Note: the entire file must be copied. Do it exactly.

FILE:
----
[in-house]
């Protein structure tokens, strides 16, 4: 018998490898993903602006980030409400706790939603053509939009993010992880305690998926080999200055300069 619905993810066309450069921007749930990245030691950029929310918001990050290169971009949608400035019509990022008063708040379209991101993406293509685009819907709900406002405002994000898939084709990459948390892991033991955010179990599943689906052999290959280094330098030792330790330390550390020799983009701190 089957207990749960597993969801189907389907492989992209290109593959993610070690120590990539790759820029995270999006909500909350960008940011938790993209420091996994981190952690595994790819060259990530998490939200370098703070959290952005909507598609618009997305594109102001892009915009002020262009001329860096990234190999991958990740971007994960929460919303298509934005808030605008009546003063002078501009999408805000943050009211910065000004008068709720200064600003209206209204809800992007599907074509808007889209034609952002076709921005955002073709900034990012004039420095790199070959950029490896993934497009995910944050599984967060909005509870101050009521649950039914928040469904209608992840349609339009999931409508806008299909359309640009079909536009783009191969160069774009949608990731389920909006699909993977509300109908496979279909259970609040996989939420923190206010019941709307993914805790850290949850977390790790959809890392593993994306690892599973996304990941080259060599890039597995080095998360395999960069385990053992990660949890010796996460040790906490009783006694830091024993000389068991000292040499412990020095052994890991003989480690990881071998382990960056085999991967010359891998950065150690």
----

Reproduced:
[in-house]
């Protein structure tokens, strides 16, 4: 018998490898993903602006980030409400706790939603053509939009993010992880305690998926080999200055300069 619905993810066309450069921007749930990245030691950029929310918001990050290169971009949608400035019509990022008063708040379209991101993406293509685009819907709900406002405002994000898939084709990459948390892991033991955010179990599943689906052999290959280094330098030792330790330390550390020799983009701190 089957207990749960597993969801189907389907492989992209290109593959993610070690120590990539790759820029995270999006909500909350960008940011938790993209420091996994981190952690595994790819060259990530998490939200370098703070959290952005909507598609618009997305594109102001892009915009002020262009001329860096990234190999991958990740971007994960929460919303298509934005808030605008009546003063002078501009999408805000943050009211910065000004008068709720200064600003209206209204809800992007599907074509808007889209034609952002076709921005955002073709900034990012004039420095790199070959950029490896993934497009995910944050599984967060909005509870101050009521649950039914928040469904209608992840349609339009999931409508806008299909359309640009079909536009783009191969160069774009949608990731389920909006699909993977509300109908496979279909259970609040996989939420923190206010019941709307993914805790850290949850977390790790959809890392593993994306690892599973996304990941080259060599890039597995080095998360395999960069385990053992990660949890010796996460040790906490009783006694830091024993000389068991000292040499412990020095052994890991003989480690990881071998382990960056085999991967010359891998950065150690």